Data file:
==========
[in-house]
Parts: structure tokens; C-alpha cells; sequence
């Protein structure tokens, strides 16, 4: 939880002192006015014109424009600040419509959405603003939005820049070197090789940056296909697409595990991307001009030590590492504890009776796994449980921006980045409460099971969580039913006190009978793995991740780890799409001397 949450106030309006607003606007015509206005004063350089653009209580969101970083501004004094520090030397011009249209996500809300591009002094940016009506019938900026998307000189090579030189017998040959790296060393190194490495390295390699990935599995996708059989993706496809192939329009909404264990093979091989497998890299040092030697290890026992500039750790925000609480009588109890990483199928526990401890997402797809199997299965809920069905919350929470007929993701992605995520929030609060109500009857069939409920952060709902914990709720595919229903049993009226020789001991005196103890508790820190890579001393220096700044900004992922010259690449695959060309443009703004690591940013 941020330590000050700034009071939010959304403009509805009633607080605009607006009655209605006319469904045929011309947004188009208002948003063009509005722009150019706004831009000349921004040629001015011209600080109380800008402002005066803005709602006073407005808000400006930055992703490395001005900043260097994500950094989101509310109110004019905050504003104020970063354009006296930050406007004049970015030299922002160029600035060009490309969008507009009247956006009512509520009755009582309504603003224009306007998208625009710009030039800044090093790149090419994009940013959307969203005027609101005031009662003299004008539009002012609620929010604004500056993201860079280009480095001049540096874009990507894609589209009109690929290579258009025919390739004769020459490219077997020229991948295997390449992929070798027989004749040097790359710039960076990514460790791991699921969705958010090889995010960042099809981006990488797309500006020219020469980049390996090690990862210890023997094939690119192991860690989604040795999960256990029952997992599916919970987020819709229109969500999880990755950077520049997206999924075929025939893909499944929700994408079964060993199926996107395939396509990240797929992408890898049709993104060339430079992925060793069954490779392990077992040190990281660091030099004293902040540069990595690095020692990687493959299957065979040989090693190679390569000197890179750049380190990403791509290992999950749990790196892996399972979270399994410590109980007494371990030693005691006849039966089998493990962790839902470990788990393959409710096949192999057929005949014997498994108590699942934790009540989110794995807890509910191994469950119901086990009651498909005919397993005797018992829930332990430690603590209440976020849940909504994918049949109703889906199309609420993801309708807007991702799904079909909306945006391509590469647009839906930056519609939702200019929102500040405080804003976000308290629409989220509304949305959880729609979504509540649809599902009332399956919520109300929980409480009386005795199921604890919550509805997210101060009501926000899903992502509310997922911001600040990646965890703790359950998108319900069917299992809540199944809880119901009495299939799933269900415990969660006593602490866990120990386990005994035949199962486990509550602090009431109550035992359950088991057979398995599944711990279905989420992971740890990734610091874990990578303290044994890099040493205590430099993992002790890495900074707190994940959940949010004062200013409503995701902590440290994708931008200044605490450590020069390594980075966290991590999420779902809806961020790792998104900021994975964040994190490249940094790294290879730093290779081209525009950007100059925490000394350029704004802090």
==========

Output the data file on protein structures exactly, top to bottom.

[in-house]
Parts: structure tokens; C-alpha cells; sequence
């Protein structure tokens, strides 16, 4: 939880002192006015014109424009600040419509959405603003939005820049070197090789940056296909697409595990991307001009030590590492504890009776796994449980921006980045409460099971969580039913006190009978793995991740780890799409001397 949450106030309006607003606007015509206005004063350089653009209580969101970083501004004094520090030397011009249209996500809300591009002094940016009506019938900026998307000189090579030189017998040959790296060393190194490495390295390699990935599995996708059989993706496809192939329009909404264990093979091989497998890299040092030697290890026992500039750790925000609480009588109890990483199928526990401890997402797809199997299965809920069905919350929470007929993701992605995520929030609060109500009857069939409920952060709902914990709720595919229903049993009226020789001991005196103890508790820190890579001393220096700044900004992922010259690449695959060309443009703004690591940013 941020330590000050700034009071939010959304403009509805009633607080605009607006009655209605006319469904045929011309947004188009208002948003063009509005722009150019706004831009000349921004040629001015011209600080109380800008402002005066803005709602006073407005808000400006930055992703490395001005900043260097994500950094989101509310109110004019905050504003104020970063354009006296930050406007004049970015030299922002160029600035060009490309969008507009009247956006009512509520009755009582309504603003224009306007998208625009710009030039800044090093790149090419994009940013959307969203005027609101005031009662003299004008539009002012609620929010604004500056993201860079280009480095001049540096874009990507894609589209009109690929290579258009025919390739004769020459490219077997020229991948295997390449992929070798027989004749040097790359710039960076990514460790791991699921969705958010090889995010960042099809981006990488797309500006020219020469980049390996090690990862210890023997094939690119192991860690989604040795999960256990029952997992599916919970987020819709229109969500999880990755950077520049997206999924075929025939893909499944929700994408079964060993199926996107395939396509990240797929992408890898049709993104060339430079992925060793069954490779392990077992040190990281660091030099004293902040540069990595690095020692990687493959299957065979040989090693190679390569000197890179750049380190990403791509290992999950749990790196892996399972979270399994410590109980007494371990030693005691006849039966089998493990962790839902470990788990393959409710096949192999057929005949014997498994108590699942934790009540989110794995807890509910191994469950119901086990009651498909005919397993005797018992829930332990430690603590209440976020849940909504994918049949109703889906199309609420993801309708807007991702799904079909909306945006391509590469647009839906930056519609939702200019929102500040405080804003976000308290629409989220509304949305959880729609979504509540649809599902009332399956919520109300929980409480009386005795199921604890919550509805997210101060009501926000899903992502509310997922911001600040990646965890703790359950998108319900069917299992809540199944809880119901009495299939799933269900415990969660006593602490866990120990386990005994035949199962486990509550602090009431109550035992359950088991057979398995599944711990279905989420992971740890990734610091874990990578303290044994890099040493205590430099993992002790890495900074707190994940959940949010004062200013409503995701902590440290994708931008200044605490450590020069390594980075966290991590999420779902809806961020790792998104900021994975964040994190490249940094790294290879730093290779081209525009950007100059925490000394350029704004802090």